A section of pipe just prior to the start of the infusion process.
A section of pipe just prior to the start of the infusion process.
 A lined and an un-lined tube.
A lined and an un-lined tube.

The developer of the system, Michigan, USA-based CoroTech, maintains that, compared to existing methods, the process is lower in cost, faster to apply and has a wider application range in terms of the size or diameter of the pipe work or tanks. In addition, as the process is based on resin infusion moulding, the risk of personnel coming into contact with uncured resins and volatile organic compounds (VOCs) is reduced substantially.

Although the process can be used for new installations, CoroTech expects it to be of particular interest to companies who need to prolong the life of existing metal, ceramic and polymer pipe work or tanks. In the case of new installations, CoroTech claims that the process can lead to substantial savings by eliminating the need to use high cost alloys.

The first stage of the process is for CoroTech engineers to design a laminate that will meet the specific ‘in service’ requirements of the application. Usually this is based on three criteria: the specified level of corrosion resistance, the amount of abrasion protection required and whether the resultant lining will have a structural or non-structural role.

With the laminate agreed, an appropriate surface primer is applied to the existing pipe work and a pre-formed tube of dry glass fibre is fitted followed by a vacuum bag that is sealed at each end. Once a vacuum line is attached to one end of the pipe and a resin inlet hose is fitted to the other end, the actual infusion process can commence.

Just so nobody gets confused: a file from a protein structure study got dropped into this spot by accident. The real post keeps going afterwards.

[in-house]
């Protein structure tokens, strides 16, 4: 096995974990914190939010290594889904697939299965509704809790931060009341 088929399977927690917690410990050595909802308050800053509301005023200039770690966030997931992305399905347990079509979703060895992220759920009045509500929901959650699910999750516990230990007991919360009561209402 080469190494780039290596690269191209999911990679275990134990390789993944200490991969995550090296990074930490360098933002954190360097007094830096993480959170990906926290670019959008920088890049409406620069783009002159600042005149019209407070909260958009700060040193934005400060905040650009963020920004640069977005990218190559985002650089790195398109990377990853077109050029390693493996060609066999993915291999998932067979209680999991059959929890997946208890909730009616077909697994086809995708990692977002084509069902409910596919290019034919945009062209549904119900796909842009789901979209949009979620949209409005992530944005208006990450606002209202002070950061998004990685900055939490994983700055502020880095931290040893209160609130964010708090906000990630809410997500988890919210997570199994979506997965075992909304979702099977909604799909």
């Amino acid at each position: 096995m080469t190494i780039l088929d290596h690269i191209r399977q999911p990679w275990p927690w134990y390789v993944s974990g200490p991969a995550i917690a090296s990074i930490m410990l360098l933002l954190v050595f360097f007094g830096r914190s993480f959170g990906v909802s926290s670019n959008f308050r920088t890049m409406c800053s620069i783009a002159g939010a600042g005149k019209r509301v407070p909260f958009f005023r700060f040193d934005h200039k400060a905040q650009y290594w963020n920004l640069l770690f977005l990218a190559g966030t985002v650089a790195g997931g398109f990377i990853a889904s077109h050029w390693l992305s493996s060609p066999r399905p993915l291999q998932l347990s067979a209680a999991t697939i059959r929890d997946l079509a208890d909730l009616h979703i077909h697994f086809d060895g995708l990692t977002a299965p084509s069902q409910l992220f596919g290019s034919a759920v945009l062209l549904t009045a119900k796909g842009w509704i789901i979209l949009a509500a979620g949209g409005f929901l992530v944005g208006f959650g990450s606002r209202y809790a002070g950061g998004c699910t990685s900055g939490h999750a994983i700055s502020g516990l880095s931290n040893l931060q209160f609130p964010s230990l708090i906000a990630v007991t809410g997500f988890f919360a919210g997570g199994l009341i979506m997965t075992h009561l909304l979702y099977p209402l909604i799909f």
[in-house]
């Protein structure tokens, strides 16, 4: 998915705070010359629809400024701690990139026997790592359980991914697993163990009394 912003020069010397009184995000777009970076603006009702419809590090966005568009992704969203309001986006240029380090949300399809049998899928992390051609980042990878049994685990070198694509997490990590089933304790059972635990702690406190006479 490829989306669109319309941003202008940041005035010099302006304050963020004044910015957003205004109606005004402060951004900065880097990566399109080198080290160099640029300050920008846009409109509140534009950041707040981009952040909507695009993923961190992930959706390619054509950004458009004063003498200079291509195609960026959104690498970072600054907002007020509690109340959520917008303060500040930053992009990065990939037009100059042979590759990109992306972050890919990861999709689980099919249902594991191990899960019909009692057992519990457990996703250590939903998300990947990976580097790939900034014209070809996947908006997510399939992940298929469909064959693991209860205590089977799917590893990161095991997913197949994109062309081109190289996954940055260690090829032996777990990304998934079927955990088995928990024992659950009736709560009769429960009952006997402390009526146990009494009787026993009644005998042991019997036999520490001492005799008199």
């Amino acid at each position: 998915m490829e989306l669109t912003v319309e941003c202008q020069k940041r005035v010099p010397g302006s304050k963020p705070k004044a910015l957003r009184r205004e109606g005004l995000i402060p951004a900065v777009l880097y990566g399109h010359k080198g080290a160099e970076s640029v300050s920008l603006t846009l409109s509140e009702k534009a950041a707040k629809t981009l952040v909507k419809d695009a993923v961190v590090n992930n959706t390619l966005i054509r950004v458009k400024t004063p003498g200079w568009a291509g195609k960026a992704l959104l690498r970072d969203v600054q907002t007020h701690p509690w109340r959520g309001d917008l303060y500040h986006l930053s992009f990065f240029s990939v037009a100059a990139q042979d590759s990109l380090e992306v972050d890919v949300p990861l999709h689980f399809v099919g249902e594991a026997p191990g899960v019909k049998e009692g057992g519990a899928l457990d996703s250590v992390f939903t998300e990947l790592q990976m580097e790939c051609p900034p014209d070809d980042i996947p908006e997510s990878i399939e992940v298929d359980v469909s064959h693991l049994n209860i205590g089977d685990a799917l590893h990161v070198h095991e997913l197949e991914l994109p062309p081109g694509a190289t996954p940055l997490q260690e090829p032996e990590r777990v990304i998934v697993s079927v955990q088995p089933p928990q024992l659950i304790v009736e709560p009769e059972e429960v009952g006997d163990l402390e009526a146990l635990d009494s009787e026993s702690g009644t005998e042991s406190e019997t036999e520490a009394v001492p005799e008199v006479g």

The infusion route was chosen because it works well in a 360° cylinder, enables high fibre fractions to be achieved and allows a wide range of resin systems to be used including polyester, vinyl ester and epoxy. According to CoroTech, the process can be used for pipe diameters down to 50 mm. In principle there is no upper size limit as the process can be applied in manageable sections.

At the present time CoroTech is the sole installer of the process but will consider licensing the technology to third parties. Currently, a patent covering the process is pending with the US Patent Office.

Founded in 1973, CoroTech is a full-service corrosion lining company specialising in the engineering, construction, manufacturing and field services of lining systems for power generation, pulp and paper and other industries that require corrosion-resistant tanks and linings.